Music and the Utah War

Music and the Utah War

Music and the Utah War

‘Up Awake’ Sung By Pioneers As Rally Song

In all of Utah’s history, the most bitterly resented act of the federal government was the sending of troops against the Territory. President Buchanan had been led to believe that his appointed territorial authorities were greeted with open rebellion in Uta, and without investigation he ordered the campaign which his political foes termed “Buchanan’s Blunder.”

A Battle Hymn

It was while two thousand of the pioneers were celebrating the tenth anniversary of “Pioneer Day,” July 24, 1857, that O. A. Smoot came to the mountain playground at Brighton, with news of the approaching army. Within days the entire Church began to mobilize in defense; the outlying colonists in San Bernardino and elsewhere were summoned to gather with the main body of the Church; the elders laboring in Great Britain were called home for what assistance they could give. Elder Charles V. Penrose was moved to write a “battle hymn ‘which immediately was sung throughout Great Britain and assisted in the collection of about $3,000.00 which the elders brought with them.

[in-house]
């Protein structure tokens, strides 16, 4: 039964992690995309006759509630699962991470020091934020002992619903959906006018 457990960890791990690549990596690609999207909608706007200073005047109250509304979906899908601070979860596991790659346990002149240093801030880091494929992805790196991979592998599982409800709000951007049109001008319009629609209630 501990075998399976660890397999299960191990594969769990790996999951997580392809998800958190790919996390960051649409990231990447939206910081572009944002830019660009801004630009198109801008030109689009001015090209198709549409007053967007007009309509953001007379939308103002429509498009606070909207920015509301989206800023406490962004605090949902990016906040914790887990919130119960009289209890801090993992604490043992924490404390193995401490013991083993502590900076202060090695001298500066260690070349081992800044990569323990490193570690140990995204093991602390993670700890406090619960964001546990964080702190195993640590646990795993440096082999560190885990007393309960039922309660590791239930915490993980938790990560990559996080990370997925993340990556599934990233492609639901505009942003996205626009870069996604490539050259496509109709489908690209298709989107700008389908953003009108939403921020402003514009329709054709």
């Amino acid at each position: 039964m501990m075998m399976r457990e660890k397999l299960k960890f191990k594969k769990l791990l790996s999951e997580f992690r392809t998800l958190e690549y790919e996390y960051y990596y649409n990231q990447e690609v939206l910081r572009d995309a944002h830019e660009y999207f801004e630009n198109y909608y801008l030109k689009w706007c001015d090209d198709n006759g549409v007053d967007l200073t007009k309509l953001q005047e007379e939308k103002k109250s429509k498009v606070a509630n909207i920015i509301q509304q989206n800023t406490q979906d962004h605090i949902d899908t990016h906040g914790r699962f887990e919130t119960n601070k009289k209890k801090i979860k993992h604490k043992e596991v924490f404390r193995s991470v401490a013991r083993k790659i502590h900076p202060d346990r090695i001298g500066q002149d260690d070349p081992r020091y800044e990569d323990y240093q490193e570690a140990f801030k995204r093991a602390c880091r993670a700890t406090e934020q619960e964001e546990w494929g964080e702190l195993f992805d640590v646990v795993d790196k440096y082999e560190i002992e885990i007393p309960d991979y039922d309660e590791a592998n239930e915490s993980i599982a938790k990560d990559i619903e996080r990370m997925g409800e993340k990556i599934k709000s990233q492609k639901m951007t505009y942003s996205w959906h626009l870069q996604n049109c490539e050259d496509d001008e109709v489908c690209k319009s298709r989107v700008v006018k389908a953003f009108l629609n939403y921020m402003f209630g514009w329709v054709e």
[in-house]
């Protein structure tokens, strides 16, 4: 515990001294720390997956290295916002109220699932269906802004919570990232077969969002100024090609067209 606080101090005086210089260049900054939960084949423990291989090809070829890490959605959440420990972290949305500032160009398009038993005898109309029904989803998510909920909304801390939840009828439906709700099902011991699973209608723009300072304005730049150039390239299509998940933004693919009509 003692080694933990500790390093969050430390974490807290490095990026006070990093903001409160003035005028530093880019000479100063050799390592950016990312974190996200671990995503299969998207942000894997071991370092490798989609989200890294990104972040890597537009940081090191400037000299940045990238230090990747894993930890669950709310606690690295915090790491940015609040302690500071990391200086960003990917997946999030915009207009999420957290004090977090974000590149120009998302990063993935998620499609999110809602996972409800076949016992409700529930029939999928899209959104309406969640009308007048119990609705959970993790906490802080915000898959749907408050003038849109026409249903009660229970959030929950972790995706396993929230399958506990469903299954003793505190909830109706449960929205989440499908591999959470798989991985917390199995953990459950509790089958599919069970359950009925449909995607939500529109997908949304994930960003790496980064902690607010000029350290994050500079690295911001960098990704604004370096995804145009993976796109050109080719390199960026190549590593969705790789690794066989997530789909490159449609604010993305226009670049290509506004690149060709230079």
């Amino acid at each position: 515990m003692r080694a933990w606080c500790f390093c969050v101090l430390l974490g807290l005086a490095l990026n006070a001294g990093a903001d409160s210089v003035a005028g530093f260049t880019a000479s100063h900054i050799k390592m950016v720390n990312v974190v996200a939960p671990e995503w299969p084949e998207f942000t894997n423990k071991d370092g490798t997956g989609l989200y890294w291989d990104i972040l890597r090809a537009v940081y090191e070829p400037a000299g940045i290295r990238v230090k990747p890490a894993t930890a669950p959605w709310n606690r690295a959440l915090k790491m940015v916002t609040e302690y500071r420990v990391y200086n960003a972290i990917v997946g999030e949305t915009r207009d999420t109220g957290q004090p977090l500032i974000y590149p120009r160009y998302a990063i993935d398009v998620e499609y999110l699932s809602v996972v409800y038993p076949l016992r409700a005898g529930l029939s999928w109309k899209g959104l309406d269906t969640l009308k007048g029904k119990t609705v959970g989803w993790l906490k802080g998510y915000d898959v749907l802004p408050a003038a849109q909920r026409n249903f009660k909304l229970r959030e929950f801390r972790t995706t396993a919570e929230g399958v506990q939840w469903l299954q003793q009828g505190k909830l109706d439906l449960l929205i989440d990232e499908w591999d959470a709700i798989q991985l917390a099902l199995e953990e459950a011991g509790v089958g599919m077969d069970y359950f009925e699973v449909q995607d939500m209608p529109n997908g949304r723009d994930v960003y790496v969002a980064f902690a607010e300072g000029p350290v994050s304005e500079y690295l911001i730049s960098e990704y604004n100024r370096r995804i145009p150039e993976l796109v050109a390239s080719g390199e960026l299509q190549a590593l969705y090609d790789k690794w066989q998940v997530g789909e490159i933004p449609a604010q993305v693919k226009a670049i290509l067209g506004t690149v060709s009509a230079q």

A study of the strong lines of “Up, Awake Ye Defenders of Zion” shows the depth of Elder Penrose’s feelings:

Lion-Hearted Appeal

The first two lines state the cause and the action, and a recollection of “lion-hearted” appeals to the national mind of Englishmen everywhere. The next two lines speak volumes in recalling vivid scenes of destruction. The epithet of God-hating was as strong as the fear of invasion was real, and a writer of Penrose’s sensitivity use the strongest tools of expression at hand.

The second stanza notes the protection of the mountains and Jehovah’s power as defensive assets. The third stanza answers a rhetorical question of “submission?” with an impassioned “No!” Hope of victory in the conflict points a positive injunction to “be faithful and true.”

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